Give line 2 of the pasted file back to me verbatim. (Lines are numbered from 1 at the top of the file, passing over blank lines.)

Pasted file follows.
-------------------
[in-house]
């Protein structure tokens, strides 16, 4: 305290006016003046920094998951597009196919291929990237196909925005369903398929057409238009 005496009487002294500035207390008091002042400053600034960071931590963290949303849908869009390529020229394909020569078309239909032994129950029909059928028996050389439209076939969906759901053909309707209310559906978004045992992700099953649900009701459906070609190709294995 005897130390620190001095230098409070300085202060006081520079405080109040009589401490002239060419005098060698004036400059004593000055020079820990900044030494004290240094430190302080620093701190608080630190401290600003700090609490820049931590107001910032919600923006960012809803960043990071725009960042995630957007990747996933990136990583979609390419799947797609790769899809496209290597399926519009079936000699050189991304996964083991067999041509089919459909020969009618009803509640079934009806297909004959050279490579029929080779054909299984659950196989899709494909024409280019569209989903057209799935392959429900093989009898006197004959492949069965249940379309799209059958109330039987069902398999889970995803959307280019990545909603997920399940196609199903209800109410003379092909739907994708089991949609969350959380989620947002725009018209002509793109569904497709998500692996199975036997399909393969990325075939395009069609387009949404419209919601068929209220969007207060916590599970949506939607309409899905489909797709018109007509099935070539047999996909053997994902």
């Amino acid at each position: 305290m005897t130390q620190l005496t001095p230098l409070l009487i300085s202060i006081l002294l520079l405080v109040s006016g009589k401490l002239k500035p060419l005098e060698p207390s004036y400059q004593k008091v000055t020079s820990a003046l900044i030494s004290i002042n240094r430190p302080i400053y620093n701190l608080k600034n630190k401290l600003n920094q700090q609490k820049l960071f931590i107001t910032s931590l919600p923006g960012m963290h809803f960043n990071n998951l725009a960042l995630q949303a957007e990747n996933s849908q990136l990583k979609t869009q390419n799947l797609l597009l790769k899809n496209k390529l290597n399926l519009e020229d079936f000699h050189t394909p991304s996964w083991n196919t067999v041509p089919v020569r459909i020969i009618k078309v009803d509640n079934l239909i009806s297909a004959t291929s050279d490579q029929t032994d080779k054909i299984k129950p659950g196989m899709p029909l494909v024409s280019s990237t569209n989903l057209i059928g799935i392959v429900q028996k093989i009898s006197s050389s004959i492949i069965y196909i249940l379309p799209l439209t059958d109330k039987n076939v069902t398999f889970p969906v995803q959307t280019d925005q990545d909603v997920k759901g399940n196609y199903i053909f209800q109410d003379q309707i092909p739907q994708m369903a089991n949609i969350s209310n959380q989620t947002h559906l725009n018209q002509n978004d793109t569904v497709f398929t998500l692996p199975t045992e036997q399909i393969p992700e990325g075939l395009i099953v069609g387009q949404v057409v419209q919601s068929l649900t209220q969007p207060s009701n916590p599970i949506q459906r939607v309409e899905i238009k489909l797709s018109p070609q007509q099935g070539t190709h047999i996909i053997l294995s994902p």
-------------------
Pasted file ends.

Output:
């Protein structure tokens, strides 16, 4: 305290006016003046920094998951597009196919291929990237196909925005369903398929057409238009 005496009487002294500035207390008091002042400053600034960071931590963290949303849908869009390529020229394909020569078309239909032994129950029909059928028996050389439209076939969906759901053909309707209310559906978004045992992700099953649900009701459906070609190709294995 005897130390620190001095230098409070300085202060006081520079405080109040009589401490002239060419005098060698004036400059004593000055020079820990900044030494004290240094430190302080620093701190608080630190401290600003700090609490820049931590107001910032919600923006960012809803960043990071725009960042995630957007990747996933990136990583979609390419799947797609790769899809496209290597399926519009079936000699050189991304996964083991067999041509089919459909020969009618009803509640079934009806297909004959050279490579029929080779054909299984659950196989899709494909024409280019569209989903057209799935392959429900093989009898006197004959492949069965249940379309799209059958109330039987069902398999889970995803959307280019990545909603997920399940196609199903209800109410003379092909739907994708089991949609969350959380989620947002725009018209002509793109569904497709998500692996199975036997399909393969990325075939395009069609387009949404419209919601068929209220969007207060916590599970949506939607309409899905489909797709018109007509099935070539047999996909053997994902």